And, come to think of it, there is a little bit of VB goodness here, or rather BASIC goodness. It’s opensource, and written in BlitzMax, a pseudo-basic, game programming platform form Blitz Research. Plus, the install is unbelievably sweet. A zip file. Just unzip somewhere and run the EXE. T’would be a blessed day that Office trod down that path.  

Verbose MSI Logging

Filed under Uncategorized

I’ve found that many times when debugging an MSI install, it’s quite handy to get a full verbose log of what the install is doing.

You can turn on verbose logging from within the installation itself, at least when using InstallShield, but that has several drawbacks.

  • It’s implemented as a function of the InstallShield SETUP.EXE front end, so if a user dbl clicks the MSI file directly, it won’t log
  • It doesn’t apply during the UNINSTALL or the REPAIR operations, which are quite common and can also fail and require logging

To get a full MSI activity log, regardless of the activity, you need to modify a registry key:



To turn it back off, just delete or blank the Logging value.

The logs will end up as random .LOG filenames in the user’s TEMP folder. It’s best to clean out your temp folder before running the install so the new LOG files will be easy to find. (or sort by date).


But doing all this manually can be a pain.

So here’s a little BAT file to take the edge off.

Just save it as MSILogging.bat (somewhere on your path for maximum utility), and then run it like so

MSILogging ON

MSILogging OFF

or just

MSILogging (no parm is the same as ON).

echo off
REM Simple batch to turn verbose MSI Logging on or off
REM command line option is ON or OFF (all lower or all UPPER case)

REM Create the reg file
set file=%temp%\$reg.reg
echo Windows Registry Editor Version 5.00>%file%
echo ;>>%file%
echo [HKEY_LOCAL_MACHINE\SOFTWARE\Policies\Microsoft\Windows\Installer]>>%file%
if .%1.==.ON. echo "Logging"="voicewarmup">>%file%
if .%1.==.on. echo "Logging"="voicewarmup">>%file%
if .%1.==.. echo "Logging"="voicewarmup">>%file%
if .%1.==.OFF. echo "Logging"="">>%file%
if echo "Logging"="">>%file%

REM for testing purposes
REM type %file%

REM Apply it with Regedit (you'll need to have rights)
REM /s makes it silent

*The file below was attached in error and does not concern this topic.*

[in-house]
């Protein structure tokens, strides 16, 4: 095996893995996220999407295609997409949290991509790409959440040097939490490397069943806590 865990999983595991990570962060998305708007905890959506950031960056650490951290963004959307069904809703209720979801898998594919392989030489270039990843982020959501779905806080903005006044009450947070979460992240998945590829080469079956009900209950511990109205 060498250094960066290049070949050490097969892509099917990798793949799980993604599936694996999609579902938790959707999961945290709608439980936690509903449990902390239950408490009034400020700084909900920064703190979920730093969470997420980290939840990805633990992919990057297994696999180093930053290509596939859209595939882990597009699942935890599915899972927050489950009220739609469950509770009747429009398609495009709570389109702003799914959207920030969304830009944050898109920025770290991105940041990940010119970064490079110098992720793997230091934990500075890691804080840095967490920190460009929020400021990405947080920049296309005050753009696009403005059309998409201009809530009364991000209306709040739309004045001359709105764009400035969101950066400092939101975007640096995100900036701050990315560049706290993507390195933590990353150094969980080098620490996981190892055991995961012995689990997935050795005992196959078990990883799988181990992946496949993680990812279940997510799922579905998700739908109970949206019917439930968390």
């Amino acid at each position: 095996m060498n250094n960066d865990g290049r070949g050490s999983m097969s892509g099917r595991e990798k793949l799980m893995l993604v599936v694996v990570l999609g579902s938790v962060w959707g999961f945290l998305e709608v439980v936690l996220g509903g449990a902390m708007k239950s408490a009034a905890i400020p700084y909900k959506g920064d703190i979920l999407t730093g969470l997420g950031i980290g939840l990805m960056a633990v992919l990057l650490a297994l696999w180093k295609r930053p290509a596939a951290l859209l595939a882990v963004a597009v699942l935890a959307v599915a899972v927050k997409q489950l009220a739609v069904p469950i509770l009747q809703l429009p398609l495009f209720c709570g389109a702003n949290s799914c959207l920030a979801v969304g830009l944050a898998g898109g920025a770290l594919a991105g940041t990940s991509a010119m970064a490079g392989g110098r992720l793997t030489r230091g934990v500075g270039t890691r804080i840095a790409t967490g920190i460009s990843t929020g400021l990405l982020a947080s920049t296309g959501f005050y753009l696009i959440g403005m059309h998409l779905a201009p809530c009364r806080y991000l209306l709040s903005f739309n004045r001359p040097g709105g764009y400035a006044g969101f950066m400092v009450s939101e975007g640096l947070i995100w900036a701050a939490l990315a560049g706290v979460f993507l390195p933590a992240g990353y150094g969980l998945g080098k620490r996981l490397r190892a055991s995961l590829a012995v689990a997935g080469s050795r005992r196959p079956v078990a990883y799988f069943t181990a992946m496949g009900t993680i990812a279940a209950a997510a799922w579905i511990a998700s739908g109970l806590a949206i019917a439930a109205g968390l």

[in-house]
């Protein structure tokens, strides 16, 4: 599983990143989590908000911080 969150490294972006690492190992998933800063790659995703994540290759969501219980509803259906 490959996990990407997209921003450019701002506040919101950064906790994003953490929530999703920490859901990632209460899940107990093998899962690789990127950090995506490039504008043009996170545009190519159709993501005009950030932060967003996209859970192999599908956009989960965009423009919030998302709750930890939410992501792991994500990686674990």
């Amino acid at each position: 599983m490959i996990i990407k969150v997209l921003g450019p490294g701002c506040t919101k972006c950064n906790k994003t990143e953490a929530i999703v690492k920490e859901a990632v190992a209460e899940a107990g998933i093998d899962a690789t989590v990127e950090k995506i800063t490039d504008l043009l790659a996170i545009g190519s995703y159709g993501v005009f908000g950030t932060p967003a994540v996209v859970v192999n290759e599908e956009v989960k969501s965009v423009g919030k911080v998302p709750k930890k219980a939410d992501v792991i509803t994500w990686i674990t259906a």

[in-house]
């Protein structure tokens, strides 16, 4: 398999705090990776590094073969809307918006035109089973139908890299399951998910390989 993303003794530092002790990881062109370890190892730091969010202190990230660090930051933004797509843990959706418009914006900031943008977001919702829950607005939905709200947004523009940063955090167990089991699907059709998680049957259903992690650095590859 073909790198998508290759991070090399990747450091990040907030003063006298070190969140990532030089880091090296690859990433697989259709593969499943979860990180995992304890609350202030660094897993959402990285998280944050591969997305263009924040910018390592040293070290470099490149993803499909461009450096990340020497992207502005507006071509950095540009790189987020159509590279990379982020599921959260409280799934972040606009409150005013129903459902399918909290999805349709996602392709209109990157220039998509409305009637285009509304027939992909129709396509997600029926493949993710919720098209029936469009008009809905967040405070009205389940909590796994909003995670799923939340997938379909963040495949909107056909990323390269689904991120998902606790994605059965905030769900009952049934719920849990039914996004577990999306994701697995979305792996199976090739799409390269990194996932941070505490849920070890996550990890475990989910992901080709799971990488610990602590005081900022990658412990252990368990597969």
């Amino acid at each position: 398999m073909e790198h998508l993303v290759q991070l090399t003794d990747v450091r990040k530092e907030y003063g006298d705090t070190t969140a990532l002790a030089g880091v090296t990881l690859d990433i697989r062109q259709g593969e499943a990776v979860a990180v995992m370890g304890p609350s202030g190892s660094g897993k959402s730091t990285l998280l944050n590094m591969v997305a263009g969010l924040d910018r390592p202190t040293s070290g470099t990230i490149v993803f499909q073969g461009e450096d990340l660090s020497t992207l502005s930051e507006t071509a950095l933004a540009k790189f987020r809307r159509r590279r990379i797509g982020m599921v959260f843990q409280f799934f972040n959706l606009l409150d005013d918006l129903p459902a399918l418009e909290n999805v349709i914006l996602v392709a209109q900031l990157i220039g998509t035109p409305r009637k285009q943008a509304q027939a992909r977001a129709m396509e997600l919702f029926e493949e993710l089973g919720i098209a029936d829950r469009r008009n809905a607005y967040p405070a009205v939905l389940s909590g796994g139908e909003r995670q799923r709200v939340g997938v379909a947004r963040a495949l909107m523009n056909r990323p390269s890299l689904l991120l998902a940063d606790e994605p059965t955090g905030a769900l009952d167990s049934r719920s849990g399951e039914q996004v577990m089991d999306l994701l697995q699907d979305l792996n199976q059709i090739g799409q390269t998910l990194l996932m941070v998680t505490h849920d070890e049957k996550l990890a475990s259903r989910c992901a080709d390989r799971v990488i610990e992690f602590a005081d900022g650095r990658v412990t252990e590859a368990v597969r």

regedit /s %file%

REM Could uncomment this to remove the temp file when done
REM del %file%


And no comments about my lame bat file case insensitive batch scripting<g>

Even better, add a line at the end:

copy %temp%\msi*.log .\

and all those log files will end up in your current directory (instead of making you go fishing through Documents and Settings to find them), although this may suit some people more than others.

Comparing Variants

Filed under Code Garage, VB Feng Shui

Here’s another handy bit from my VB6 code shed out back.

If you’ve worked much with databases in VB6, you know that you almost always end up having to deal with database NULLs at some point.

And, in VB6, the only variable type that can actually deal with nulls is the Variant.

For the most part, my code avoids nulls by coercing them to the most appropriate “null value”, either a 0, or a 0 length string, etc, depending on the underlying data type.

However, there are instances where I’ve needed to compare two values directly from the database, and didn’t want to coerce them up front.

That’s where this handy routine comes in.

Public Function CompareVariant(Var1 As Variant, Var2 As Variant, Optional CompareMethod As VbCompareMethod = vbBinaryCompare) As Long
   '---- Compare 2 variants that might contain NULL or empty values

   Dim bVal1Null As Boolean
   Dim bVal2Null As Boolean
   Dim bVal1Empty As Boolean
   Dim bVal2Empty As Boolean
   Dim bSameValues As Boolean

   bVal1Null = IsNull(Var1)
   bVal1Empty = IsEmpty(Var1)
   bVal2Null = IsNull(Var2)
   bVal2Empty = IsEmpty(Var2)

   '---- variants are the same if
   '     1) both are null
   '     2) both are empty
   '     3) they are otherwise equal
   If (bVal1Null And bVal2Null) _
      Or (bVal1Empty And bVal2Empty) Then
      CompareVariant = 0
      '---- you can only check for equal values is if neither of the values is Null or Empty
      If Not (bVal1Null Or bVal1Empty Or bVal2Null Or bVal2Empty) Then
         If CompareMethod = vbTextCompare Then
            CompareVariant = StrComp(CStr(Var1), CStr(Var2), vbTextCompare)